• 1

    World Health Organization, 1997. Dengue Haemorrhagic Fever: Diagnosis, Treatment, Prevention and Control. Second edition. Geneva: World Health Organization.

  • 2

    Hotta S, 2000. Dengue fever and dengue virus—a challenge to tropical medicine. Jpn J Trop Med Hyg 28 :369–381.

  • 3

    Yamada KI, Takasaki T, Nawa M, Nakayama M, Arai YT, Yabe S, Kurane I, 1999. The features of imported dengue fever cases from 1996 to 1999. Jpn J Infect Dis 52 :257–259.

    • Search Google Scholar
    • Export Citation
  • 4

    Kurane I, Takasaki T, Yamada K, 2000. Trends in flavivirus infections in Japan. Emerg Infect Dis 6 :569–571.

  • 5

    Judicial System Department, Ministers Secretariat, 2001. Ministry of Justice. Annual Report of Statistics on Legal Migrants. Tokyo, Ministry of Justice.

  • 6

    Konishi E, Suzuki T, 2002. Ratios of subclinical to clinical Japanese encephalitis (JE) virus infections in vaccinated populations: evaluation of an inactivated JE vaccine by comparing the ratios with those in unvaccinated populations. Vaccine 21 :98–107.

    • Search Google Scholar
    • Export Citation
  • 7

    Hoke CH, Nisalak A, Sangawhipa N, Jatanasen S, Laorakapongse T, Innis BL, Kotchasenee S, Gingrich JB, Latendresse J, Fukai K, Burke DS, 1988. Protection against Japanese encephalitis by inactivated vaccines. N Engl J Med 319 :608–614.

    • Search Google Scholar
    • Export Citation
  • 8

    Yamada K, Nawa M, Takasaki T, Yabe S, Kurane I, 1999. Laboratory diagnosis of dengue virus infection by reverse transcriptase polymerase chain reaction (RT-PCR) and IgM-capture enzyme-linked immunosorbent assay (ELISA). Jpn J Infect Dis 52 :150–155.

    • Search Google Scholar
    • Export Citation
  • 9

    Yamada K, Takasaki T, Nawa M, Yabe S, Kurane I, 2003. Antibody responses determined for Japanese dengue fever patients by neutralization and hemagglutination inhibition assays demonstrate cross-reactivity between dengue and Japanese encephalitis viruses. Clin Diagn Lab Immunol 10 :725–728.

    • Search Google Scholar
    • Export Citation
  • 10

    Clarke T, 2002. Dengue virus: Break-bone fever. Nature 416 :672–674.

  • 11

    Kalayanarooj S, Vaughn DW, Nimmannitya S, Green S, Suntayakorn S, Kunentrasai N, Viramitrachai W, Ratanachueke S, Kiatpolpoj S, Innis BL, Rothman AL, Nisalak A, Ennis FA, 1997. Early clinical and laboratory indicators of acute dengue illness. J Infect Dis 176 :313–321.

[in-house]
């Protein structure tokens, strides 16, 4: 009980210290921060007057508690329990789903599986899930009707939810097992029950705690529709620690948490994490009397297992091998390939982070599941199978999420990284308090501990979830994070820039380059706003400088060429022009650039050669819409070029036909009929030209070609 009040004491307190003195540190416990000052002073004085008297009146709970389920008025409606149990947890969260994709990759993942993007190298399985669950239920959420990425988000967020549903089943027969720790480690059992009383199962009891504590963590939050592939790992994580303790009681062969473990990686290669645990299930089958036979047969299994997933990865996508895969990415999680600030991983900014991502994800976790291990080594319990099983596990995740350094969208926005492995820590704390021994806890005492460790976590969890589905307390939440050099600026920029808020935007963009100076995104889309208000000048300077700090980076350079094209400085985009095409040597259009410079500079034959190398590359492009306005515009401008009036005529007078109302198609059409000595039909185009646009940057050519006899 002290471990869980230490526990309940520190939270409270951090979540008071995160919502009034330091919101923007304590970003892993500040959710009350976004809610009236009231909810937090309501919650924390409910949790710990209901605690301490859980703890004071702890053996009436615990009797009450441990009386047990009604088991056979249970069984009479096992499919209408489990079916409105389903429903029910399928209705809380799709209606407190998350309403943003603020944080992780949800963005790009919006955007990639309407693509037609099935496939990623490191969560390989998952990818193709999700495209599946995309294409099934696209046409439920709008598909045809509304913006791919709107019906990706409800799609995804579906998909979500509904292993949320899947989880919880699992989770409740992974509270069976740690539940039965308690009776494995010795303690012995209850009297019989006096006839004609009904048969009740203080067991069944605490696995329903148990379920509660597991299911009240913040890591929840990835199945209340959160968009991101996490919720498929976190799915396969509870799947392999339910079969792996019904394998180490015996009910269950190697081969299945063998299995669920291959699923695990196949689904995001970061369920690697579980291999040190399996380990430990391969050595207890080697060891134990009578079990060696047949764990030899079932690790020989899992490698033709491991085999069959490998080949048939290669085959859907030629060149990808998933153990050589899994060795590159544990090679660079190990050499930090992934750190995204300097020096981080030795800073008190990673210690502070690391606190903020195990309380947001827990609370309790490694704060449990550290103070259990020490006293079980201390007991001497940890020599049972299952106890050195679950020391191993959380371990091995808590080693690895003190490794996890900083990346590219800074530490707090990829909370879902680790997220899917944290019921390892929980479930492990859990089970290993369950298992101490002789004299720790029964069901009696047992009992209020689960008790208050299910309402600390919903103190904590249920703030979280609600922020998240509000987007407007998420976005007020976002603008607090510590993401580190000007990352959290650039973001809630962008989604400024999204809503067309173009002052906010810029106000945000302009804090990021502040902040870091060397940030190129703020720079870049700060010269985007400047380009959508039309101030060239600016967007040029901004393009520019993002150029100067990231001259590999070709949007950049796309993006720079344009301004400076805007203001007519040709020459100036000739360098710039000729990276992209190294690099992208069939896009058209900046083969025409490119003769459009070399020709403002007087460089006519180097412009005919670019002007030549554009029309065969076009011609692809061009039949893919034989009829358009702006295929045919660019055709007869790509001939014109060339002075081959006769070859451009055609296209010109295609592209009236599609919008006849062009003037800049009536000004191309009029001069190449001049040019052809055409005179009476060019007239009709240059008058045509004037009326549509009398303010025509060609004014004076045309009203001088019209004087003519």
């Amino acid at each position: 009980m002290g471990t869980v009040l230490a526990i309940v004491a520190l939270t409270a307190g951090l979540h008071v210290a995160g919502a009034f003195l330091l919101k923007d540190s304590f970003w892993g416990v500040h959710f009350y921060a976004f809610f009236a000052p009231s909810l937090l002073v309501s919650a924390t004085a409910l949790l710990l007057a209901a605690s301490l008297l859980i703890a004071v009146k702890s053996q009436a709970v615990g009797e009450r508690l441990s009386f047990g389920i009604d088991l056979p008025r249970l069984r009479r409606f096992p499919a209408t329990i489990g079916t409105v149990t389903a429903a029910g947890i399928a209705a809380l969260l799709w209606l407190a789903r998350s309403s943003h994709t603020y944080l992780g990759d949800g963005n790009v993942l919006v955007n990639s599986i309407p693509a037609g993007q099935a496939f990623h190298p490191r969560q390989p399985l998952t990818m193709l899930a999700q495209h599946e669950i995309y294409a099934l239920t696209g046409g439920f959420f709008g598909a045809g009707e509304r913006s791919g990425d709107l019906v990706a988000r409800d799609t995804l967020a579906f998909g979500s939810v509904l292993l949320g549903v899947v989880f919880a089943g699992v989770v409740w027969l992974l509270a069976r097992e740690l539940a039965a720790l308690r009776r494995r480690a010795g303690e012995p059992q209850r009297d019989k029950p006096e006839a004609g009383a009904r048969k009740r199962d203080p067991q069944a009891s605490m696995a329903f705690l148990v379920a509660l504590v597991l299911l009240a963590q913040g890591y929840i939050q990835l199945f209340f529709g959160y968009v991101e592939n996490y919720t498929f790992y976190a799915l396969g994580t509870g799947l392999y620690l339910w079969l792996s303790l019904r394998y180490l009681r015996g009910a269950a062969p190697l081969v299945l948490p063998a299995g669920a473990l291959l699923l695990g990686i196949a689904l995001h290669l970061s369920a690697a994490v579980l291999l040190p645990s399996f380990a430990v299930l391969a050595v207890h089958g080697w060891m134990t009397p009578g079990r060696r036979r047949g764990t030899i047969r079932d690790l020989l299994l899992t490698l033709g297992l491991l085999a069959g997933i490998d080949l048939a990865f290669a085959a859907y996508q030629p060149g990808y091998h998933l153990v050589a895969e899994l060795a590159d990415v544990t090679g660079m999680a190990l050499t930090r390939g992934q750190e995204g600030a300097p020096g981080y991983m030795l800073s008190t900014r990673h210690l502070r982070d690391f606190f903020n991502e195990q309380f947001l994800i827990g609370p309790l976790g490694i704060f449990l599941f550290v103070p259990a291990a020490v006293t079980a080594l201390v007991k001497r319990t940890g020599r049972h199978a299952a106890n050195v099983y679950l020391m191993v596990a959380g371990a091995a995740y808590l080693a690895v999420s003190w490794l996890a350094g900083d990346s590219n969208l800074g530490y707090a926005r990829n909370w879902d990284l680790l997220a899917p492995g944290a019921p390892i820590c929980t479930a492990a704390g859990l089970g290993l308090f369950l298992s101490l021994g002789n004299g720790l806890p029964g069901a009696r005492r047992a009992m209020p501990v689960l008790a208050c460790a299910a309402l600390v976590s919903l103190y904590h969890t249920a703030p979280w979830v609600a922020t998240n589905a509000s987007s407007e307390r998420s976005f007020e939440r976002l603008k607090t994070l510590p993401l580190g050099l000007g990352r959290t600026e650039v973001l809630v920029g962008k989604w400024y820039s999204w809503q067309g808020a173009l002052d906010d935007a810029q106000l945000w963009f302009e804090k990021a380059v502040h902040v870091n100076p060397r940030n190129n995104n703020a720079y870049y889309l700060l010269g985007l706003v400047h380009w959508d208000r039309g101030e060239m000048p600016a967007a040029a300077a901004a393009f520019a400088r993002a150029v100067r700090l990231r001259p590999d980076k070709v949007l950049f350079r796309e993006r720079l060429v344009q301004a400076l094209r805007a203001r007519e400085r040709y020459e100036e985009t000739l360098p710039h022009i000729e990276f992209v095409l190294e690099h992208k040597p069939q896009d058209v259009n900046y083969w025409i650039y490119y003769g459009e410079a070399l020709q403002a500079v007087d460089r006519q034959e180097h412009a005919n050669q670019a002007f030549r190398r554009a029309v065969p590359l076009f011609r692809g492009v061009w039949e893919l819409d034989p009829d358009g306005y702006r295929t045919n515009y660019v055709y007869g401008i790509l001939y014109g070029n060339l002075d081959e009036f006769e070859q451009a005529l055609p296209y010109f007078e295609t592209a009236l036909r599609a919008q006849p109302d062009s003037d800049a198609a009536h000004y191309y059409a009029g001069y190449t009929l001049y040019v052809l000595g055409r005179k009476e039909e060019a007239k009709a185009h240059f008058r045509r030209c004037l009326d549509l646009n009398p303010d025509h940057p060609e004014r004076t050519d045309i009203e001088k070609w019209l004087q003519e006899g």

• Search Google Scholar
    • Export Citation
  • 12

    Schwartz E, Mendelson E, Sidi Y, 1996. Dengue fever among travelers. Am J Med 101 :516–520.

  • 13

    Guard RW, Stallman ND, Wiemers MA, 1984. Dengue in the northern region of Queensland, 1981–1982. Med J Aust 140 :765–769.

  • 14

    Infectious Diseases Control Division, Ministry of Health and Welfare, Infectious Disease Surveillance Center, National Institute of Infectious Diseases, 1996. Annual Report 1996. National Epidemiological Surveillance of Vaccine-Preventable Diseases. Tokyo, Ministry of Health and Welfare.

  • 15

    Peragallo MS, Nicoletti L, Lista F, D’Amelio R, East Timor Dengue Study Group, 2003. Probable dengue virus infection among Italian troops, East Timor, 1999–2000. Emerg Infect Dis 9 :876–880.

    • Search Google Scholar
    • Export Citation





View More View Less
  • 1 Department of Infectious Diseases, Tokyo Metropolitan Komagome Hospital, Tokyo, Japan; Department of Infectious Diseases, Tokyo Women’s Medical University, Tokyo Japan; Department of Virology 1, National Institute of Infectious Diseases, Tokyo, Japan
Restricted access

To describe the clinical features of dengue cases in Japan, a retrospective study was conducted on 62 laboratory-confirmed Japanese dengue cases presented to Tokyo Metropolitan Komagome Hospital between 1985 and 2000. Age distribution was from 18 to 62 years old (mean, 31.5 years). All cases were imported from abroad and diagnosed as dengue fever. Clinical manifestations included fever (100%), headache (90%), and skin rash (82%). Laboratory examinations revealed leukocytopenia (71%), thrombocytopenia (57%), elevated levels of serum aspartate aminotransferase (78%), and lactate dehydrogenase (71%). Antibody responses were consistent with that of secondary flavivirus infection in 60% of cases. Severity of symptoms in patients with primary dengue antibody response and those with secondary flavivirus antibody responses didn’t show statistical significance. Dengue virus infection should be taken into consideration in the differential diagnosis of febrile patients who recently entered Japan from tropical or subtropical countries.